Eating Disorders in Adolescence

Anorexia nervosa (AN)

Persistent restriction of energy intake leading to significantly low body weight.

Intense fear of gaining weight or of becoming fat or persistent behaviour that interferes with weight gain.

Disturbance in the way one’s body weight or shape is experienced, undue influence of body shape and weight on self-evaluation, persistent lack of recognition of the seriousness of the current low body weight.

Bulimia nervosa (BN)

Recurrent episodes of binge eating: eating, in a discrete period, an amount of food that is definitely larger than most people would eat with a sense of lack of control over eating during the episode.

Recurrent inappropriate compensatory behaviour to prevent weight gain (self-induced vomiting, misuse of laxatives, diuretics, or other medications, fasting, or excessive exercise).

Self-evaluation is unduly influenced by body shape and weight.

Binge eating disorder (BED)

Recurrent episodes of binge eating not associated with the recurrent use of inappropriate compensatory behaviours.

Binge Eating Disorder is associated with more subjective distress regarding the eating behaviour

Avoidant/restrictive food intake disorder (ARFID)

Persistent failure to meet appropriate nutritional and/or energy needs associated with:

 Significant loss of weight or failure to achieve expected weight gain or faltering growth in children

 Significant nutritional deficiency

 Dependence on enteral feeding or oral nutritional supplements

 Marked interference with psychosocial functioning

Other specified feeding or eating disorder (OSFED)

Atypical Anorexia Nervosa: all criteria are met, except despite significant weight loss

Night Eating Syndrome: Recurrent episodes of night eating (…)

In adolescents strictly selective food intake, recurrent functional gastrointestinal symptoms impairing normal feeding and physical activity measured on estimated caloric intake are very common behaviours. Therefore, they often move in a “grey area” of eating disorders, sometimes presented as healthy habits, more difficult to discover.

From the point of view of the gynaecologists, the identification of an ED is pivotal in clinical situations where the reduced energy availability disrupts hypothalamus-pituitary-ovarian axis function inducing pubertal delay or amenorrhoea. It is important to stress that all eating disorders, especially bingeing, are associated with later overweight and gaining weight could promote the clinical expression of a polycystic ovary syndrome. The emergence of these disorders is mainly the consequence of several promoting factors acting during infancy, pubertal development, and early adolescent years. The knowledge of different pathogenic and risk factors is important to orient the history taking. Various studies have put in evidence the possible genetic transmission of vulnerability to ED, so girls coming from family where restrictive disorders or bingeing or struggling for being overweight are common are at risk for unhealthy relation with feeding. Recent evidences pointed out the possibilities of epigenetic modifications occurring in the intrauterine life or related to adverse events in childhood. Sexual abuse, maltreatments, and neglect are frequent in the history of subjects with emotional feeding and tendency to loss of control [3, 4]. The genetic background and the family climate influence the development of typical personality traits that in subjects with tendency to restrictive eating are shyness, insecurity, cognitive rigidity, perfectionism, and respect for rules. In subjects with tendency to bingeing, depressed mood, low self-esteem, high stress reactivity are described. The comorbidity with anxiety disorders is elevated in all the cases. The increase of steroid hormones in post-pubertal years seems to facilitate the clinical expression of ED, with a critical peak between 13 and 17 years. Social pressure on thinness and fitness play a major role in the spread of attention to body image and caloric control. The current feminine dominant models ever-present in the messages of the mass media and the social networks magnify the difficulties with the changes of body image typical of adolescence.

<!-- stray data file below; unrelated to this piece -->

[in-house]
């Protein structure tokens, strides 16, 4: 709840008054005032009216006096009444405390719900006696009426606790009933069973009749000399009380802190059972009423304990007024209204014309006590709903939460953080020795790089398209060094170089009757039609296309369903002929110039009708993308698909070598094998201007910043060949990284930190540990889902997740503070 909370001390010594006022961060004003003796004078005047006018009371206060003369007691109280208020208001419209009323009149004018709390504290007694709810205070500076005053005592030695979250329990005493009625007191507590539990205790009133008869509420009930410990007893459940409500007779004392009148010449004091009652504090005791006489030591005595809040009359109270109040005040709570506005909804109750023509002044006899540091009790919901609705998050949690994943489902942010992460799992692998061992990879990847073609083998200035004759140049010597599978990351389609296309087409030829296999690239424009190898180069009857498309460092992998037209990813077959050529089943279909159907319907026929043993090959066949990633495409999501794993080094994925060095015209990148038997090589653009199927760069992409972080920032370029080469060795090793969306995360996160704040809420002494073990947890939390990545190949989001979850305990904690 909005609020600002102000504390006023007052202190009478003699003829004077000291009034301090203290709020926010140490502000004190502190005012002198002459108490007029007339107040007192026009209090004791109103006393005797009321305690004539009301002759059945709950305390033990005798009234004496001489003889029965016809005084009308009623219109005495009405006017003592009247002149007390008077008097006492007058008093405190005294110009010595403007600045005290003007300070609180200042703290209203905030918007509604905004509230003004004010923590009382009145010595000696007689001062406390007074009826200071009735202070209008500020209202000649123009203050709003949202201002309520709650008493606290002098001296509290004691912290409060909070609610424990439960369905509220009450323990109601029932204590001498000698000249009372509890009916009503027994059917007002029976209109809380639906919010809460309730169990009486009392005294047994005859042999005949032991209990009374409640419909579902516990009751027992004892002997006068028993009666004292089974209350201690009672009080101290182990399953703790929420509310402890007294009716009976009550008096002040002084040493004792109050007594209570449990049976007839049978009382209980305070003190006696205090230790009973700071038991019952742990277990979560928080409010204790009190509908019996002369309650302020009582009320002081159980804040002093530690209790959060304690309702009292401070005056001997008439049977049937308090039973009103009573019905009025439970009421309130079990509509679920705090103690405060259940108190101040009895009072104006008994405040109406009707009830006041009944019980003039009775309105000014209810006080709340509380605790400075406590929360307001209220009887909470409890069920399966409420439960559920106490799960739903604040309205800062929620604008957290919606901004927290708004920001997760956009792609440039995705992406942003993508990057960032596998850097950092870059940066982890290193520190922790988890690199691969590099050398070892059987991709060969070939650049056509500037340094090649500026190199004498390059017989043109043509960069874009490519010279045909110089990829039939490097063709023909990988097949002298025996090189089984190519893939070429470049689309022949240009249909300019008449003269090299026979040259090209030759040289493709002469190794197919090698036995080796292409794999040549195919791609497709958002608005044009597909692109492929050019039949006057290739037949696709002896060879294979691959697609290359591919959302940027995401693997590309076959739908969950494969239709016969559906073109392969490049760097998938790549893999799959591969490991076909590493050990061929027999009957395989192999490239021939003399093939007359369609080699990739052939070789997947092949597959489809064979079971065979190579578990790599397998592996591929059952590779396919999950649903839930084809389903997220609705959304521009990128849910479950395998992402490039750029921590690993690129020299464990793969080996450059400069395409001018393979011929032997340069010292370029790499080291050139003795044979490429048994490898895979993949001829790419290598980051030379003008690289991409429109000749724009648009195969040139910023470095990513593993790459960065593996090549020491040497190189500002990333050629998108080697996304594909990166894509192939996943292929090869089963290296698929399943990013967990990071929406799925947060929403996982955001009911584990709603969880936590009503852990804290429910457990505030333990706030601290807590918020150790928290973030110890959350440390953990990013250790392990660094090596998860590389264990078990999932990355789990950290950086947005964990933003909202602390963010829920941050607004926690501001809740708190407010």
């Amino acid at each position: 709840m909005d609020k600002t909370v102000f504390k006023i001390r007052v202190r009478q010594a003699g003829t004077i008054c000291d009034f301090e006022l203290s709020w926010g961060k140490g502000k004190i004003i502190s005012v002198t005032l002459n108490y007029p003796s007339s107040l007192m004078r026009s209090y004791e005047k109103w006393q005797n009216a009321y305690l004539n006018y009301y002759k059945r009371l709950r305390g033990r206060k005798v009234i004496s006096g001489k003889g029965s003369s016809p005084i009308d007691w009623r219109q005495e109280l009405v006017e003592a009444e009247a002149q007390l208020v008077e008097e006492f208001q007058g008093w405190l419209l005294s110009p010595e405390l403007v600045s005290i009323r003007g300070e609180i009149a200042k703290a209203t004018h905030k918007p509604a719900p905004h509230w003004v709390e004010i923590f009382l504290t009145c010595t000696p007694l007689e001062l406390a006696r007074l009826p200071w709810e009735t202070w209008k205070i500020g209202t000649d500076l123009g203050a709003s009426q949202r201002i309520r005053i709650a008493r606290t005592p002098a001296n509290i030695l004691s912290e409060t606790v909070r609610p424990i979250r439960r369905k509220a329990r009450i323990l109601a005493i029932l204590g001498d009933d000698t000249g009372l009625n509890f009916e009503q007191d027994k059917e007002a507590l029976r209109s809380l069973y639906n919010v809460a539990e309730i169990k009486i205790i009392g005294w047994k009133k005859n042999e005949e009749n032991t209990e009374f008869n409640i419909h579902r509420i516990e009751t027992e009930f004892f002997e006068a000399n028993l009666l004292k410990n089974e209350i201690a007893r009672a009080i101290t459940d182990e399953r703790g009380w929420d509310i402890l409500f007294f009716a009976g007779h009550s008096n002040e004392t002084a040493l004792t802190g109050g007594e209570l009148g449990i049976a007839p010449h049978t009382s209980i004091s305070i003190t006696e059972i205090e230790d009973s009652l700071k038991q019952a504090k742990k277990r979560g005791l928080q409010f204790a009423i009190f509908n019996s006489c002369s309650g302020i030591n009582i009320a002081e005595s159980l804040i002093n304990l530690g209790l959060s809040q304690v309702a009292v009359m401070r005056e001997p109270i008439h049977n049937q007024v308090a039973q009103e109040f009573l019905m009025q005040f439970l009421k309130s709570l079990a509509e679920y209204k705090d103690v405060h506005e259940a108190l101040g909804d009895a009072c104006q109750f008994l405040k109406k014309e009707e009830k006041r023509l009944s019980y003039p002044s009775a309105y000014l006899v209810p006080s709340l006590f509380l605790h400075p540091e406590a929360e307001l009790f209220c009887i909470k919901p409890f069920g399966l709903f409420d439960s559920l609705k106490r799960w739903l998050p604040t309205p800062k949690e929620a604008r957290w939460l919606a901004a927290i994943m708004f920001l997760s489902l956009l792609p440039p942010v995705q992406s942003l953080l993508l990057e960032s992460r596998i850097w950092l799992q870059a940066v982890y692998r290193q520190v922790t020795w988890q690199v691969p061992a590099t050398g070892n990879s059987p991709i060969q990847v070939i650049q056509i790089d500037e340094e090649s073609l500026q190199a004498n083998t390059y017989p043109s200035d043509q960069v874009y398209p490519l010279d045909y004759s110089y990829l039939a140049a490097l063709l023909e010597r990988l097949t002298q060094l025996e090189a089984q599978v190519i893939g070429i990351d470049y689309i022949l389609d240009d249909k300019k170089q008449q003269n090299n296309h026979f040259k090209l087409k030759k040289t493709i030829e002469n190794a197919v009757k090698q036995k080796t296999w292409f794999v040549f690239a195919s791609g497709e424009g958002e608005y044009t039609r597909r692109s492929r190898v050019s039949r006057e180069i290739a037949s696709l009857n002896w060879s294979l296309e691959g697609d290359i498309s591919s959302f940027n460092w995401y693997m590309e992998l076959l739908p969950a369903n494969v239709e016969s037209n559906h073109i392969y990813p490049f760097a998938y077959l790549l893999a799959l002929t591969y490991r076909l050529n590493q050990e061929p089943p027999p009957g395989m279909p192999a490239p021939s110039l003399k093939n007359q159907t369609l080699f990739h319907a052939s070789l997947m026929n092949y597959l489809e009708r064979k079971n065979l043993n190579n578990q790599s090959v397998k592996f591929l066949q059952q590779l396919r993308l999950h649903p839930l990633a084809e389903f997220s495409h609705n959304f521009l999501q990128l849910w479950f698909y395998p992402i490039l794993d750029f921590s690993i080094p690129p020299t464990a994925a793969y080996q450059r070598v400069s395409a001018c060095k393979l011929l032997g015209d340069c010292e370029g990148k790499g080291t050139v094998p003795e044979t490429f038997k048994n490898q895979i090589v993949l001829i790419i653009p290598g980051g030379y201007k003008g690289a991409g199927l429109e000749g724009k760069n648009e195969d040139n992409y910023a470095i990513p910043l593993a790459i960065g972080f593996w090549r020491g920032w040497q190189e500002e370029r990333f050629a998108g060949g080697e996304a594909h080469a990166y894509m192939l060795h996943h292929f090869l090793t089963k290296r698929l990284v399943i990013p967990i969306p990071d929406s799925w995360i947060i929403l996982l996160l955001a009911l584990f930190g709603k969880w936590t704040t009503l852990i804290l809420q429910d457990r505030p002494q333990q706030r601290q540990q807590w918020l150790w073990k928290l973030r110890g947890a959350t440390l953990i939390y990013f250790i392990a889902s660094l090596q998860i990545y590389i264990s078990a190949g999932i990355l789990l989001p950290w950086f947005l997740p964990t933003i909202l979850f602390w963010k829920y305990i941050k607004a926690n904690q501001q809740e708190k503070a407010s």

The hypothalamus-pituitary centres are highly sensitive to energy availability. The evolution in all living beings has selected homeostatic mechanisms to avoid reproduction in circumstances at risk of failure. In humans, several sophisticated feedback mechanisms (Fig. 8.1) link growth, pubertal maturation, and menstrual function to signals coming from fat, GI tract, and stress response activation, in order to consent ovarian activity only when a metabolic equilibrium is present [57]. The same mechanisms, with similar thresholds, control the neo-apposition of bone mass and consequently reduce bone turnover. Oestrogen deficiency and hypercortisolism promote bone resorption. Physical hyperactivity, use of SRIs, specific nutritional deficiency, and genetic predisposition are additional pathogenic factors. These adaptive repercussions of energy deficiency are particularly evident in very young girls during puberty or in the first years of gynaecological age [8].


Fig. 8.1
Simplified overview of peripheral signs of energy availability to hypothalamic centres

For the following hormones, a key role in response to food restriction is well documented in human beings:

  1. 1.

    Leptin a protein hormone [9] produced by adipocytes in a pulsatile fashion regulates food intake at hypothalamic level stimulating the production of anorexigenic hormones (NPYY, ARP) and indirectly inhibits the production of GnRH during pubertal maturation (threshold effect) and during the fertile period of life. This hormone displays multiple regulatory functions on ovarian folliculogenesis, bone marrow, bone turnover, and on liver triglycerides metabolism.


  2. 2.